|New York State Senate Chambers.
State Fund Comes Step Closer to Becoming Reality
(April 5, 2010 – Albany, NY) Despite New York’s budgetary woes, state legislators are throwing their support behind community development financial institutions (CDFIs) in acknowledgement of their ability to expand affordable lending opportunities across the Empire State. On March 24, in its Majority Resolution for a Fair and Responsible SFY10-11 Budget, the New York State Senate called upon Governor Paterson to direct $15 million for an initial capitalization of the New York State CDFI Fund. In a state long known for its large-scale economic development programs, this shift to support local responsible lenders is a major breakthrough for community advocates.
CDFIs are community-based financial institutions with a primary focus on lending to low- and moderate-income people and communities. CDFIs include community development credit unions (CDCUs), community development banks, and community development loan funds. Certified by the U.S. Department of the Treasury as responsible lenders to low- and moderate-income people and communities, CDFIs serve populations that have been traditionally left behind by many mainstream financial institutions. According to research conducted through the CDFI Data Project (CDP), 78% of CDFI clients are low-income, 70% are minorities, and 63% are female.
The National Federation of Community Development Credit Unions (Federation), itself a CDFI Intermediary and a pioneer in the CDFI industry, has been operating the New York Coalition of CDFIs for more than a decade. Melanie Stern, Federation Senior Program Officer and Coordinator of the New York Coalition of CDFIs, explained the significance of the Senate’s resolution.
“In FY 2009, there were 110 CDFIs in New York with more than $1.93 billion in loans outstanding to more than 100,000 customers, including businesses, affordable housing developers, community facilities, microenterprises, and individuals,” she said. “CDFIs are experts at leveraging funds, and according to research conducted by the U.S. Department of the Treasury, CDFIs leverage federal dollars with private dollars by an average of 20 to 1. Based on this figure, we estimate that a $15 million appropriation to the New York CDFI Fund will allow the state’s CDFIs to leverage an additional $300 million in private sector investments; now that is a tremendous bang for your buck!”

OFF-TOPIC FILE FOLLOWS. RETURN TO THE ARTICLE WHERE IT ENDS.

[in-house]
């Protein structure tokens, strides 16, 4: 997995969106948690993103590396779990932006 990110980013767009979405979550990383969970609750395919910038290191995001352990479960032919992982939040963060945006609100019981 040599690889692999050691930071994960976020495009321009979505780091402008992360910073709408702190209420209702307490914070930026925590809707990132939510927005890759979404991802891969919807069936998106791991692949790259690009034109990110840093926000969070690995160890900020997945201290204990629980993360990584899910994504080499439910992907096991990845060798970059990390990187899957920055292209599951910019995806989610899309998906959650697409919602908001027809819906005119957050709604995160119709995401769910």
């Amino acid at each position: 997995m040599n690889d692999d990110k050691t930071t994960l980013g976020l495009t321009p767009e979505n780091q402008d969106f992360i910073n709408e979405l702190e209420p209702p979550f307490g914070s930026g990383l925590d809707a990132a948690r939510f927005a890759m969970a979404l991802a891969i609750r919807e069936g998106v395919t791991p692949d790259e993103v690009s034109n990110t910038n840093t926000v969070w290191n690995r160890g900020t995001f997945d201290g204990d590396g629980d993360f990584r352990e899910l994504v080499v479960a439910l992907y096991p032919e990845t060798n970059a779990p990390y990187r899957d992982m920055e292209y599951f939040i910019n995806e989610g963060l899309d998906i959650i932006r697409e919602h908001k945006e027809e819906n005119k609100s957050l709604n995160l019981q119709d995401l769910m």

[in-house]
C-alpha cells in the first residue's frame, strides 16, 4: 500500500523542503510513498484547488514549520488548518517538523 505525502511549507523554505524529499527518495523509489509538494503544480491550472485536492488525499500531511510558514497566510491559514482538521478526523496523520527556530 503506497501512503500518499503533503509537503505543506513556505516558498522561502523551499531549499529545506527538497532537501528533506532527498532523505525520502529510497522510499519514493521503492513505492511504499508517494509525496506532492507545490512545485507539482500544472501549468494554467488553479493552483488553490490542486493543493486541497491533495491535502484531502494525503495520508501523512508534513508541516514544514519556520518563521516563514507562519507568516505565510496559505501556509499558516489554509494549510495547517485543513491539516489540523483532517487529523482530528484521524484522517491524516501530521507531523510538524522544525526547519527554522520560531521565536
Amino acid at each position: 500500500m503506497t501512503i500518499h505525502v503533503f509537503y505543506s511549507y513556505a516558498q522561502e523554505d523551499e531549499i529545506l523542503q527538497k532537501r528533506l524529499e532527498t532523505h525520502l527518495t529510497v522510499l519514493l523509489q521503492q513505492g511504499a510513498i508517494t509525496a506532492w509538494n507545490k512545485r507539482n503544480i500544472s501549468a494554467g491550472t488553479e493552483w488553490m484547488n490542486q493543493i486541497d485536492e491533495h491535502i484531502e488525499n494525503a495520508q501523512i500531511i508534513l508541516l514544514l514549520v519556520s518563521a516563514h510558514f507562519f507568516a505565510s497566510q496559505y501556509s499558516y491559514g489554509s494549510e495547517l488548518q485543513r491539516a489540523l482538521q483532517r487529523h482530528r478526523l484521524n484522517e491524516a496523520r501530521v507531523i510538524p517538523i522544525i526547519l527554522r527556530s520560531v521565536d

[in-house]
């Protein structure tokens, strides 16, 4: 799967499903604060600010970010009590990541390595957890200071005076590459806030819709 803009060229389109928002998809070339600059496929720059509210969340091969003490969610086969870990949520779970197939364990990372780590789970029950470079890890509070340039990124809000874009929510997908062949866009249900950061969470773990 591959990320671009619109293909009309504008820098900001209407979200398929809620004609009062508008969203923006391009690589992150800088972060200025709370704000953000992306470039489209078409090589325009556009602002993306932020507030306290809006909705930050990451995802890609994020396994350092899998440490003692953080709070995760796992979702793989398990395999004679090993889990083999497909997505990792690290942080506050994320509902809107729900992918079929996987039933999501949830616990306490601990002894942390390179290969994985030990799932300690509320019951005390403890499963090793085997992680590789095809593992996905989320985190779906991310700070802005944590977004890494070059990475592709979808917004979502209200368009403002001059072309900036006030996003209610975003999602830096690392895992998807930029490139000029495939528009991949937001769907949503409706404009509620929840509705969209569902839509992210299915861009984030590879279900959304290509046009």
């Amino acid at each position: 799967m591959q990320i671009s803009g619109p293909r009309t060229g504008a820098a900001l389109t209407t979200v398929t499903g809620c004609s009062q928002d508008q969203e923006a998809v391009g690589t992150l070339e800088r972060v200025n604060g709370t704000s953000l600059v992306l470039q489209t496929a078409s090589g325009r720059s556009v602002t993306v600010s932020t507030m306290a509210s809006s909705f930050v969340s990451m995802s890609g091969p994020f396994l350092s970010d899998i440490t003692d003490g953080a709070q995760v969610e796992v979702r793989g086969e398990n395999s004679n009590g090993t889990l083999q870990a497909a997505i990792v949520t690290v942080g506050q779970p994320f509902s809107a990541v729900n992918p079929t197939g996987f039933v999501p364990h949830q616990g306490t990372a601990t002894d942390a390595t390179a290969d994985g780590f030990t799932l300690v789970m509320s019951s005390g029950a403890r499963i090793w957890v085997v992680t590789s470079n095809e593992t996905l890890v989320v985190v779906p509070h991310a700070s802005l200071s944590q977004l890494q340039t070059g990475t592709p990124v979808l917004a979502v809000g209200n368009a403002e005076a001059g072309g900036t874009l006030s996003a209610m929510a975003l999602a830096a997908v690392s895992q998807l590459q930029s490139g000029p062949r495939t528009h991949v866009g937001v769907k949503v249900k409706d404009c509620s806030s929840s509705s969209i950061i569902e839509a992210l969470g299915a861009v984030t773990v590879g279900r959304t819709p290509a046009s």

This is a message that has resonated with the State Senate, and while the State Assembly has yet to pass its own resolution calling on the governor to include $15 million for CDFIs, Stern is optimistic because the Assembly has been the traditional champion for CDFIs in New York. “The only reason this program exists at all is because members of the Assembly kept it alive with yearly allocations of $1-$1.5 million to expand CDFI lending to minority and women-owned business enterprises [MWBEs],” Stern explained, “Our coalition is hopeful that the Assembly will follow through on its long history of support to CDFIs and pass a resolution with a similar recommendation to the Governor.”
The New York CDFI legislation is unique in that it is modeled after the federal CDFI Fund to allow the full range of CDFI services including small business, affordable housing and community facility lending. The New York Coalition of CDFIs and its allies are anxious to see the New York legislature take the final step by fully funding their state CDFI Fund.
“At the federal level, CDFIs have become central players in promoting economic recovery,” explained Federation President/CEO Clifford N. Rosenthal, who authored the original concept paper that became the basis for the Federal CDFI Fund. “Under the Obama Administration, the federal CDFI Fund has seen its yearly appropriation more than double from its all-time high under President Clinton, with $250 million requested by the president for 2011. There’s never been a been a better time for New York State to expand its support of CDFIs, and we hope state legislators realize that this is an opportunity to leverage those federal funds and put them to work jumpstarting New York’s economy.”
A link to the full resolution is available by visiting: http://www.nysenate.gov/press-release/majority-resolution-fair-and-responsible-sfy10-11-budget (see page 39 for New York State CDFI Fund language).
The Federation's resources and information about New York CDFIs are available on this website, by clicking here.
About the New York Coalition of CDFIs
The New York Coalition of CDFIs is led by a steering committee representing all sectors of the CDFI industry, both Upstate and Downstate. Steering Committee members are: Gina Harman and Jennifer Spaziano from ACCION New York (New York, NY); Grenchen Hanchett from ACCORD Corp. (Belmont, NY); Leni Hochman from Alternatives FCU (Ithaca, NY); Bob Radliff from the Capital District Community Loan Fund (Albany, NY); Kim Jacobs from Community Capital Resources (Hawthorne, NY); David Raynor from the Leviticus Alternative Fund (Yonkers, NY); Patrick James from the Nonprofit Finance Fund (New York, NY); Dana Brunett and Hubert VanTol from Pathstone (Rochester, NY) and Lesia Bates-Moss and Edwin Hong from Seedco (New York, NY).
In addition to the Federation’s long-time leadership, the New York Coalition of CDFIs has been working closely with the Credit Union Association of New York, New Yorkers for Responsible Lending, the New York City Office of Financial Empowerment, and Micro Biz New York to garner support from Albany.
Questions regarding the work of the New York Coalition of CDFIs, or institutions wishing to join the Coalition, should contact Melanie Stern at email@example.com, or (212) 809-1850 x211.
© 2010 National Federation of Community Development Credit Unions.